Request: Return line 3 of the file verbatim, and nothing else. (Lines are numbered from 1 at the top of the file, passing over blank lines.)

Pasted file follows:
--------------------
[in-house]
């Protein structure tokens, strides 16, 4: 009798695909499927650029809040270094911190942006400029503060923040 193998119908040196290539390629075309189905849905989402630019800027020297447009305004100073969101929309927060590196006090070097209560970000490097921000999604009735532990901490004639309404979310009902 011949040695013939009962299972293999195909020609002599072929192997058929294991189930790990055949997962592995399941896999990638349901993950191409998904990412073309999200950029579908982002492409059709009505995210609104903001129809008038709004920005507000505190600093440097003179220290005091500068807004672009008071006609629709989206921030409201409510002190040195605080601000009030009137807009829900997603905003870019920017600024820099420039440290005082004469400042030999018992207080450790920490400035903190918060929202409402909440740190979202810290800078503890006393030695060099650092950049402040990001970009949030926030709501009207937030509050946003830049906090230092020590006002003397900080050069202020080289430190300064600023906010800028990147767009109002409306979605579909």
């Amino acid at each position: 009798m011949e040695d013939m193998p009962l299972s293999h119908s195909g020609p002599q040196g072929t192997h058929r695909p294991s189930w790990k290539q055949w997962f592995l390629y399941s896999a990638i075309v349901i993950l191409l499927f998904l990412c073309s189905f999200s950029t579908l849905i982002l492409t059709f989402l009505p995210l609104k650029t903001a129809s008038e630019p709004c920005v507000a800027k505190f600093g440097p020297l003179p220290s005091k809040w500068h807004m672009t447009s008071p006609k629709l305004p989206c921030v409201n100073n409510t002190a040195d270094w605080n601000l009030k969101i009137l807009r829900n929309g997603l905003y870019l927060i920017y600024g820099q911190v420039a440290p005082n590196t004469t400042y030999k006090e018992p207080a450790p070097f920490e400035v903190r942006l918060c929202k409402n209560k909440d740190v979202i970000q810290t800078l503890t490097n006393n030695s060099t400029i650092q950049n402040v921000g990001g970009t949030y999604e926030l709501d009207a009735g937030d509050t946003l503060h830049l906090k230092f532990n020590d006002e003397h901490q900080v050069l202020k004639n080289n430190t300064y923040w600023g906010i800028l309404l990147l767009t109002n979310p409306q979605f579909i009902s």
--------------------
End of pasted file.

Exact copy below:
């Amino acid at each position: 009798m011949e040695d013939m193998p009962l299972s293999h119908s195909g020609p002599q040196g072929t192997h058929r695909p294991s189930w790990k290539q055949w997962f592995l390629y399941s896999a990638i075309v349901i993950l191409l499927f998904l990412c073309s189905f999200s950029t579908l849905i982002l492409t059709f989402l009505p995210l609104k650029t903001a129809s008038e630019p709004c920005v507000a800027k505190f600093g440097p020297l003179p220290s005091k809040w500068h807004m672009t447009s008071p006609k629709l305004p989206c921030v409201n100073n409510t002190a040195d270094w605080n601000l009030k969101i009137l807009r829900n929309g997603l905003y870019l927060i920017y600024g820099q911190v420039a440290p005082n590196t004469t400042y030999k006090e018992p207080a450790p070097f920490e400035v903190r942006l918060c929202k409402n209560k909440d740190v979202i970000q810290t800078l503890t490097n006393n030695s060099t400029i650092q950049n402040v921000g990001g970009t949030y999604e926030l709501d009207a009735g937030d509050t946003l503060h830049l906090k230092f532990n020590d006002e003397h901490q900080v050069l202020k004639n080289n430190t300064y923040w600023g906010i800028l309404l990147l767009t109002n979310p409306q979605f579909i009902s």